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A Primer On Social Security

December 02, 2015

Social Security represents a major part of the safety net for poor, elderly, and disabled Americans. In 2015, 60 million people received Social Security benefits, including 11 million disabled workers, 2 million dependants of deceased workers, and almost 47 million elderly people. Social Security’s budget for 2015 will be about $859 billion, making Social Security the largest single outlay in the Federal budget (although Social Security is technically independently financed through workers’ savings). Social Security is an important social insurance program that helps to pull millions of seniors out of poverty, and this primer provides a brief background on the program, its financing, and ways that it can be reformed to remain solvent for the long-term.

Background

The Social Security Act was signed into law on August 14th, 1935 by President Franklin Delano Roosevelt as part of his New Deal program. When passed, the program only included retirement benefits for the primary worker (not spouses or dependents). Between 1937 and 1940, the Social Security Administration started registering workers, collecting taxes, and paying the first lump-sum payments. In 1939, the Social Security program was amended to include payments for spouses and dependents, and in 1940 the program started paying monthly payments rather than one-time lump-sum payments. The program did not see any significant changes until the 1950s, when benefits for older disabled workers and their children were added (the program was later extended to disabled workers of all ages). Benefits were later adjusted to provide automatic cost-of-living increases and to make the ‘adult categories’ (beneficiaries who are either adult disabled children or the aged blind and disabled) a program fully funded at the federal level. In addition, amendments that created the Medicare and Medicaid programs as they exist today were added to the Social Security Act. [1]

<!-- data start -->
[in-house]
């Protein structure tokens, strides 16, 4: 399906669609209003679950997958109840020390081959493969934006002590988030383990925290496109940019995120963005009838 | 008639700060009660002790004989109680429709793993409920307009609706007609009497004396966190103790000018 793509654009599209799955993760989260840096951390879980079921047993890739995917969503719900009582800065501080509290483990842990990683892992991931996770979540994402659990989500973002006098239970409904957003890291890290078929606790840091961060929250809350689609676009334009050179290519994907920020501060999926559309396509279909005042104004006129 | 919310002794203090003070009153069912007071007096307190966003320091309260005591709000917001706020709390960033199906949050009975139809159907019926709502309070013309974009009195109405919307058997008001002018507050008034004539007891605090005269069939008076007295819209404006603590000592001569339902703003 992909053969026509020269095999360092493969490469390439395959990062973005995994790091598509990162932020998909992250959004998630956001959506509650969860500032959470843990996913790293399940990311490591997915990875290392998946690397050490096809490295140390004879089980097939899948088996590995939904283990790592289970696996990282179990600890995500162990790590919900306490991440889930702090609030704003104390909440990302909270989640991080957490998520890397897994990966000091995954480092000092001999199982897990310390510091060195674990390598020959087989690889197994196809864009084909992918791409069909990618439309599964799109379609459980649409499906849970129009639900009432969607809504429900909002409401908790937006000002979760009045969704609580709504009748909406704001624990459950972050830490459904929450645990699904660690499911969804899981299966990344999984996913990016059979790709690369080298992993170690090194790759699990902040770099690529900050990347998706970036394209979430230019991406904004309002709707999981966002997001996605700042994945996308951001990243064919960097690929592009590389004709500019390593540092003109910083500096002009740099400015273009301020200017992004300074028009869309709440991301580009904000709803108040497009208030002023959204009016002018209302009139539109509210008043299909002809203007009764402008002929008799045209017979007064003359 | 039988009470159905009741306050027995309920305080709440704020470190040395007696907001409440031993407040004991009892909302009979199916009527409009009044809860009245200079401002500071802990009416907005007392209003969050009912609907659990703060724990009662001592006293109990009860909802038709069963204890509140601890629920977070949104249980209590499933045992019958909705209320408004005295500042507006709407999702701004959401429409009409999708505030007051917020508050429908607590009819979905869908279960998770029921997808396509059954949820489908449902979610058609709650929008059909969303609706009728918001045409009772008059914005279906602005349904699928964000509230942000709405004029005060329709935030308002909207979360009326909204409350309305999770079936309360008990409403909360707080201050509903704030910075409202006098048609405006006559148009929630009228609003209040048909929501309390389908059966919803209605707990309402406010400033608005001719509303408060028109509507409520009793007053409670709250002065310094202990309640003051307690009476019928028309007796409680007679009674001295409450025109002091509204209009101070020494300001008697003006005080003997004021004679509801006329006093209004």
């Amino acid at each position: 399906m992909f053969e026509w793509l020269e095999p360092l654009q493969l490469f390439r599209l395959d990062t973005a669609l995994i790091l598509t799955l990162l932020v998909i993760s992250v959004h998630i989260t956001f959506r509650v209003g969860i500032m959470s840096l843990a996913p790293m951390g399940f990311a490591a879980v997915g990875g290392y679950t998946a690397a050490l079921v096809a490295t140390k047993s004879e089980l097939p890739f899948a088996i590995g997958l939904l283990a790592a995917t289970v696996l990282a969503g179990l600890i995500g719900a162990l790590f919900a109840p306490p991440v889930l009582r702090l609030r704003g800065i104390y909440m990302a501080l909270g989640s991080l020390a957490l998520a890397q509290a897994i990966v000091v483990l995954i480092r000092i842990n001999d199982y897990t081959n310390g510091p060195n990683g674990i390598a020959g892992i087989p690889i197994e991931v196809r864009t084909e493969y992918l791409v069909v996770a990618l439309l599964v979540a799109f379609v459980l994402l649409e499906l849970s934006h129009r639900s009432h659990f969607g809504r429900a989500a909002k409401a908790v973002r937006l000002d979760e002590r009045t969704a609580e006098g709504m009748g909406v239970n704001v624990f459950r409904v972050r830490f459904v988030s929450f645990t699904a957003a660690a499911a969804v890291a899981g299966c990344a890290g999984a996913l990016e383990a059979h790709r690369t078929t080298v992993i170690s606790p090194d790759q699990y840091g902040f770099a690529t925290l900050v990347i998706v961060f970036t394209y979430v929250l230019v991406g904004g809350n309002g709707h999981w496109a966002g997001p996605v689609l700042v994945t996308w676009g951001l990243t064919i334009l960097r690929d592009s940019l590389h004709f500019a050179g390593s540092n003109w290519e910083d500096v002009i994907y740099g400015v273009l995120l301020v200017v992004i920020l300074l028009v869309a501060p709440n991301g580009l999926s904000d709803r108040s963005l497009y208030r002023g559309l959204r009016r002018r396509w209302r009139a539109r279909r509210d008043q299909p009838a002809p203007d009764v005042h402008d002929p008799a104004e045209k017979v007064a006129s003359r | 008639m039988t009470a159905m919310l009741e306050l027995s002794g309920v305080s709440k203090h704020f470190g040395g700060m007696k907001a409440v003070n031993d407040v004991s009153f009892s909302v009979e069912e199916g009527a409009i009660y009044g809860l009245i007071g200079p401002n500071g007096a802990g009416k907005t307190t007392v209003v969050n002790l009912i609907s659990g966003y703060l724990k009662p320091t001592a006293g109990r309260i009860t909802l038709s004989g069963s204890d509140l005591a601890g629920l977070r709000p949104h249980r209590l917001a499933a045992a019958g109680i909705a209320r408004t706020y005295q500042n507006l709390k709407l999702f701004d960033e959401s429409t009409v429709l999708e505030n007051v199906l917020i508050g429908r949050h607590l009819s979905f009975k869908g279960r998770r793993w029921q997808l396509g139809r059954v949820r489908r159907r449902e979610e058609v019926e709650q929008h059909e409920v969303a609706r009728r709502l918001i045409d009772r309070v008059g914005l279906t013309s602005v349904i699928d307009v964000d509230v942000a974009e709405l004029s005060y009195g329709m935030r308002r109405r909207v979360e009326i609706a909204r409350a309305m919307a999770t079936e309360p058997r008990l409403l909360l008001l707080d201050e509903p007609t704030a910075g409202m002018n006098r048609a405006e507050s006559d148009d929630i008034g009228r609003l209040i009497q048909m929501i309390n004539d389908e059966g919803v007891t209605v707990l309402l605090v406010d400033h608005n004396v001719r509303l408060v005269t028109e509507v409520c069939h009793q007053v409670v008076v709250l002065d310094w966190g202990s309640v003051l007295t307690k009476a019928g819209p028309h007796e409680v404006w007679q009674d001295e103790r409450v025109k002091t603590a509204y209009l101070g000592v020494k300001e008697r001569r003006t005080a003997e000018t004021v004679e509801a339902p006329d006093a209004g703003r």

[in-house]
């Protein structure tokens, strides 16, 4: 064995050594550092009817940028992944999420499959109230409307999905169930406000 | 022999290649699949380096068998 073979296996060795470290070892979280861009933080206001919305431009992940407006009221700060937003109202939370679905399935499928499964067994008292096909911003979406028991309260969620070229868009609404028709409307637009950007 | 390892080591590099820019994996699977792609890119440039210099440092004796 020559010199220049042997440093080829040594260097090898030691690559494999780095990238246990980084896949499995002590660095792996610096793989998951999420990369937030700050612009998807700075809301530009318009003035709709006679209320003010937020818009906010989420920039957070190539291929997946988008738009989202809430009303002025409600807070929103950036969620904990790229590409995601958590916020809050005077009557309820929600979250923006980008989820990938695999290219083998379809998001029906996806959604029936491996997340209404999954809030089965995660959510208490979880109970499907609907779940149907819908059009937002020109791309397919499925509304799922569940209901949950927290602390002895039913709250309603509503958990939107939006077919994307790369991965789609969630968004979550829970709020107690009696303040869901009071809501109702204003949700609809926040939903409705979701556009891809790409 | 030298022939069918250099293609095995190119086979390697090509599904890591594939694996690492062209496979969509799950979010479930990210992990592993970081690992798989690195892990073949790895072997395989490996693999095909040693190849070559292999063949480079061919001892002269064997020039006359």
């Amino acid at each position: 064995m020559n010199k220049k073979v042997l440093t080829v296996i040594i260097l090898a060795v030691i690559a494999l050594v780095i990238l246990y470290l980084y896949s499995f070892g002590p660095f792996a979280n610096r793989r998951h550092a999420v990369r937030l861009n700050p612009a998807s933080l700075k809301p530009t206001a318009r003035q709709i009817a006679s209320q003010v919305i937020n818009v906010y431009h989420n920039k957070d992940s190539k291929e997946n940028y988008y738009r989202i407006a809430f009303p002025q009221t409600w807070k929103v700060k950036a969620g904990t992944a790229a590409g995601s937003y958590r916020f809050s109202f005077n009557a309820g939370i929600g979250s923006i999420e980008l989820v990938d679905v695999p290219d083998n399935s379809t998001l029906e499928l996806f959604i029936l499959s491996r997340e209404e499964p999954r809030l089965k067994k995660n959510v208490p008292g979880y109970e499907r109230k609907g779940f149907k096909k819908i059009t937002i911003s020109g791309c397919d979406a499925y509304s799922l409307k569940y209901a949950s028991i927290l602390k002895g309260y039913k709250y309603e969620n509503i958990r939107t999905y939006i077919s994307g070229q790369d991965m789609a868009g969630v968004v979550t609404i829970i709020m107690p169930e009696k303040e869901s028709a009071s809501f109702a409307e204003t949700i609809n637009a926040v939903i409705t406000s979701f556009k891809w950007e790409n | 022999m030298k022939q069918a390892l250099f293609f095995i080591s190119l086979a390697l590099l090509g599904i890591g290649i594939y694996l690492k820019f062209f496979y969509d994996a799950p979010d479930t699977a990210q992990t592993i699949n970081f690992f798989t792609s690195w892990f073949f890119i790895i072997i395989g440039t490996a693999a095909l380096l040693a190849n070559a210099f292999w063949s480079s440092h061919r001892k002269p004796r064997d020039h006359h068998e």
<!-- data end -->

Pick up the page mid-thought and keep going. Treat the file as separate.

The social Security program is run by a Commissioner, who is usually an appointed official, and the Social Security Administration. The program has six trustees- the Secretaries of Labor, Health and Human Services, and Treasury, as well as the Commissioner and two public trustees who must be of different political parties, are appointed by the President, and approved by the Senate. Each year, the Trustees issue an annual report describing the financing of the Social Security program and its long-term outlook.[2] The program is funded by a payroll tax of 12.4%, 6.2% of which is paid directly out of the first $118,500 of the worker’s wages and 6.2% of which is matched by the employer.[3] This money is either used to pay for retiree and disability benefits, or allocated to one of two different trust funds (one for old age benefits and one for disability benefits). The Social Security trust currently has about $2.8 trillion in reserves.[4]

Benefits